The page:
Sher

587

corporate name, or of the directors for the time being, by their individual Beacall's case, 1 Moody, C. C. 15 (a). See Jones and Palmer's case, 1 Leach, 366; 2 East, P. C. 991, ante, p. 458.

names.

Proof of the ownership-goods belonging to counties, &c.] By the 7 Geo. 4, c. 64, s. 15, with respect to the property of counties, ridings, and divisions, it is enacted, "that in any indictment or information for any felony or misdemeanor committed in, upon, or with respect to any bridge, court, gaol, house of correction, infirmary, asylum, or other building, erected or maintained in whole or in part at the expense of any county, riding, or division, or on or with respect to any goods or chattels whatsoever, provided for or at the expense of any county, riding, or division, to be used for making, altering, or repairing any bridge, or any highway at the ends thereof, or any court or other such building as aforesaid, or to be used in or with any such court or other building, it shall be sufficient to state any such property, real or personal, to belong to the inhabitants of such county, riding, or division; and it shall not be necessary to specify the names of any of such inhabitants."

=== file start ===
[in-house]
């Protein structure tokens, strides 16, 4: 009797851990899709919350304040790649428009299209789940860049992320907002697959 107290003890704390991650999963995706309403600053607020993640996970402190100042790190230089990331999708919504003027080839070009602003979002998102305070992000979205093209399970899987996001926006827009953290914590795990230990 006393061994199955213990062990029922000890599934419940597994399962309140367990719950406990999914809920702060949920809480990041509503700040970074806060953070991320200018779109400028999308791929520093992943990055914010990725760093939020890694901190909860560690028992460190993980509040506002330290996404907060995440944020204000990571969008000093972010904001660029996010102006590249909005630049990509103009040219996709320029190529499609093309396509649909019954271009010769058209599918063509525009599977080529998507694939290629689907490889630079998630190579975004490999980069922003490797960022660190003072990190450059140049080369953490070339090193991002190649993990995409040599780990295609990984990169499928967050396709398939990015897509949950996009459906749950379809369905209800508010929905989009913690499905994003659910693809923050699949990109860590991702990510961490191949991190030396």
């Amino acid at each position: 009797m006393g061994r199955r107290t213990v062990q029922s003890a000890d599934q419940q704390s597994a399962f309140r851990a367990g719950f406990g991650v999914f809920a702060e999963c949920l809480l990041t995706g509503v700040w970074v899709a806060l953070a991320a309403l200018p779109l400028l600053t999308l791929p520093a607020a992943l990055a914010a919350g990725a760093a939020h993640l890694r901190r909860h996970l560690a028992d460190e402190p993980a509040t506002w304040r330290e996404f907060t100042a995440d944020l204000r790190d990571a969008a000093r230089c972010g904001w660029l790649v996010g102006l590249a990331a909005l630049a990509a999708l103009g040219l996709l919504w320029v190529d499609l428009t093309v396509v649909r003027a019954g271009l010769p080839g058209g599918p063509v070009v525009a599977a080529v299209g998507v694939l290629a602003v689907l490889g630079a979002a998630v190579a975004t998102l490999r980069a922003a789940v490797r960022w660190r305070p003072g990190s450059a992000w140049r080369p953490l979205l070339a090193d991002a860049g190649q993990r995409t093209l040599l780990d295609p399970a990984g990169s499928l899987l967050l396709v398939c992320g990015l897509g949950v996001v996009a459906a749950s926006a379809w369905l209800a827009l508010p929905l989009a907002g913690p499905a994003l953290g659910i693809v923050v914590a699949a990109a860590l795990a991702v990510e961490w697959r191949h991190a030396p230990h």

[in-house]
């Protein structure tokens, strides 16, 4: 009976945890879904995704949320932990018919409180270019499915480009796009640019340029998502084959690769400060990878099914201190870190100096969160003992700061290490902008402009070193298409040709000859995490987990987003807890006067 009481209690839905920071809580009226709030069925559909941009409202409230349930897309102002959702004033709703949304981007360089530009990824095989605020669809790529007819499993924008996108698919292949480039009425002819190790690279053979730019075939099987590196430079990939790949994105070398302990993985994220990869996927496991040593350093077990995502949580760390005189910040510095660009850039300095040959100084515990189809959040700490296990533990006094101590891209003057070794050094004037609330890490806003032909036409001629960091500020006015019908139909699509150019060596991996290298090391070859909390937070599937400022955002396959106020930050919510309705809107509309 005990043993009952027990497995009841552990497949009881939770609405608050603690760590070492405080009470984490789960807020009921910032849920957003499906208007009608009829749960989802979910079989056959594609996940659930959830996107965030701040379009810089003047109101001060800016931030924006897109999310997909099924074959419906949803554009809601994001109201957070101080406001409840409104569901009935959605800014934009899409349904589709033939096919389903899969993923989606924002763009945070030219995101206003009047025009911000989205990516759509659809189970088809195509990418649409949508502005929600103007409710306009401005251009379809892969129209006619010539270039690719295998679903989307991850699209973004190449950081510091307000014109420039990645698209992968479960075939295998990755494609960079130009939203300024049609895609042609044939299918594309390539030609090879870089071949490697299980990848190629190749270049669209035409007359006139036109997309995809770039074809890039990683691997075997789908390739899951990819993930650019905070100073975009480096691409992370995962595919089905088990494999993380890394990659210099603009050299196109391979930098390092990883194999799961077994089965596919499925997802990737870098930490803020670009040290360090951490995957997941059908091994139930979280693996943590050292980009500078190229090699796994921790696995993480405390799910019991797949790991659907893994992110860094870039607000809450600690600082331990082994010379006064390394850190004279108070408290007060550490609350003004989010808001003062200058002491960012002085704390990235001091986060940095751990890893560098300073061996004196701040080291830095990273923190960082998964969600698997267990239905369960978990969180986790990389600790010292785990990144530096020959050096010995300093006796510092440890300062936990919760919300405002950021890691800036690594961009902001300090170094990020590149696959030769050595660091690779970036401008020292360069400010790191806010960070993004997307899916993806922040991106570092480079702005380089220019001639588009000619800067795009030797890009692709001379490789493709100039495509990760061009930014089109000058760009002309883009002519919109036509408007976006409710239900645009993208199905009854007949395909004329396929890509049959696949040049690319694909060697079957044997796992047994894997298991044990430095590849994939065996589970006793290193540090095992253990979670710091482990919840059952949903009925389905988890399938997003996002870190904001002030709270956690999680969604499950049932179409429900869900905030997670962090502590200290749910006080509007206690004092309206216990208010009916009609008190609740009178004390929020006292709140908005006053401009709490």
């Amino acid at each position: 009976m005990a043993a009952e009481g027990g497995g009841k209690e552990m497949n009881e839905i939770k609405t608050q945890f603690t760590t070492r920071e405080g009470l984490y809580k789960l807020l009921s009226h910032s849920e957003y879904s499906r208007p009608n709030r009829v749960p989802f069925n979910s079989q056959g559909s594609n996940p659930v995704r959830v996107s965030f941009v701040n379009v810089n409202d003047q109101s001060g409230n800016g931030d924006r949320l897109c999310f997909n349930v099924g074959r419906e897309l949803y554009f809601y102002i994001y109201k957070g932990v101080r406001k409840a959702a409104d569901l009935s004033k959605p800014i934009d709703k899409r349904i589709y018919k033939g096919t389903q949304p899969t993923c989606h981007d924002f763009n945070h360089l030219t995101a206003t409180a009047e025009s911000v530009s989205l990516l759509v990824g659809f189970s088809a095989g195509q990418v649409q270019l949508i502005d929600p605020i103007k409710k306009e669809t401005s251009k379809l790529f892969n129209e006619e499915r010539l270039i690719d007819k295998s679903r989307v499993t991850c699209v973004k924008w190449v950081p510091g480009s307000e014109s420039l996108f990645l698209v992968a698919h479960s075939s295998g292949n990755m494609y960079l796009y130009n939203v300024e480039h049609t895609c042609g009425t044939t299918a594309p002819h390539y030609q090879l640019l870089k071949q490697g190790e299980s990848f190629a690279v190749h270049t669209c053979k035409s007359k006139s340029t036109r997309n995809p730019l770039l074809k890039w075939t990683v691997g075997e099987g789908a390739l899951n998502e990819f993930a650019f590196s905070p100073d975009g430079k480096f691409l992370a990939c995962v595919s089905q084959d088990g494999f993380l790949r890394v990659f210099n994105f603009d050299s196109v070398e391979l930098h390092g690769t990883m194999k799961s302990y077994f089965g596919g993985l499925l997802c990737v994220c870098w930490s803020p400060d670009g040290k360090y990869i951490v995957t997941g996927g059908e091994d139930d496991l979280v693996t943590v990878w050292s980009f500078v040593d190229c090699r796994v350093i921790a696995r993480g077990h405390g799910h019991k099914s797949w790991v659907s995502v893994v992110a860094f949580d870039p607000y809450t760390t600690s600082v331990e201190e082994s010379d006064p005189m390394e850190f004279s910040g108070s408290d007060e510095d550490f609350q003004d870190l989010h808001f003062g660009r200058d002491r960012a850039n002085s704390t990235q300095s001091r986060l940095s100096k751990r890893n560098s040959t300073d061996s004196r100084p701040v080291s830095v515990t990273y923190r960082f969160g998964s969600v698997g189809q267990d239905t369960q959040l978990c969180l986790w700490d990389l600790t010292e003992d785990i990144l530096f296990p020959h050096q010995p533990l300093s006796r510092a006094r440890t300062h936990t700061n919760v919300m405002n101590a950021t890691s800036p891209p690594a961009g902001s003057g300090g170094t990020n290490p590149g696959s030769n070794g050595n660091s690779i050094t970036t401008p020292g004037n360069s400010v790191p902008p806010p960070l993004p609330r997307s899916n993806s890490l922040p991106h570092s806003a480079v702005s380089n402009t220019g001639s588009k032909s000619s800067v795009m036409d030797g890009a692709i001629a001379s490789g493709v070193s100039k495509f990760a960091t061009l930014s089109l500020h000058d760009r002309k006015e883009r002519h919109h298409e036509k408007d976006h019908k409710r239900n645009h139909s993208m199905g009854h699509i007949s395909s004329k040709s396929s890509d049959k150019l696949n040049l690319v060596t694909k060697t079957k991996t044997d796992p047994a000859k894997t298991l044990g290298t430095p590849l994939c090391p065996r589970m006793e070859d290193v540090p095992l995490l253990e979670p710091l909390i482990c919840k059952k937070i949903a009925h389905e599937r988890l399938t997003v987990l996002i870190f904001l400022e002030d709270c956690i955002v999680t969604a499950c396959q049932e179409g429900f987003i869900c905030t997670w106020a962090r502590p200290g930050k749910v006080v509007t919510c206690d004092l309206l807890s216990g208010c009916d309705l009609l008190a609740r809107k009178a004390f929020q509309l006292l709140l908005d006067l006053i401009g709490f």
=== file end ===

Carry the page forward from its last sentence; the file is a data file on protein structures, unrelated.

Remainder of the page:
Proof of the ownership-goods for the use of the poor of parishes.] By the 7 Geo. 4, c. 64, s. 16, with respect to the property of parishes, townships, and hamlets, it is enacted, "that in any indictment or information for any felony or misdemeanor committed in, upon, or with respect to any workhouse or poorhouse, or on or with respect to any goods or chattels whatsoever, provided for the use of the poor of any parish or parishes, township or townships, hamlet or hamlets, place or places, or to be used in any workhouse or poorhouse in or belonging to the same, or by the master or mistress of such workhouse or poorhouse, or by any workmen or servants employed therein, it shall be sufficient to state any such property to belong to the overseers of the poor for the time being of such parish or parishes, township or townships, hamlet of hamlets, place or places, and it shall not be necessary to specify the names of all or any of such overseers; and in any indictment or information for any felony or misdemean or committedon or with respect to any materials, tools, or im[*588] plements, provided for making, altering, or *repairing any highway within any parish, township, hamlet, or place, otherwise than by the trustees or commissioners of any turnpike road, it shall be sufficient to aver that any such things are the property of the surveyor or surveyors of the highsuch surveyor ways for the time being of such parish, township, hamlet, or place, and it shall not be necessary to specify the name or names of any or surveyors.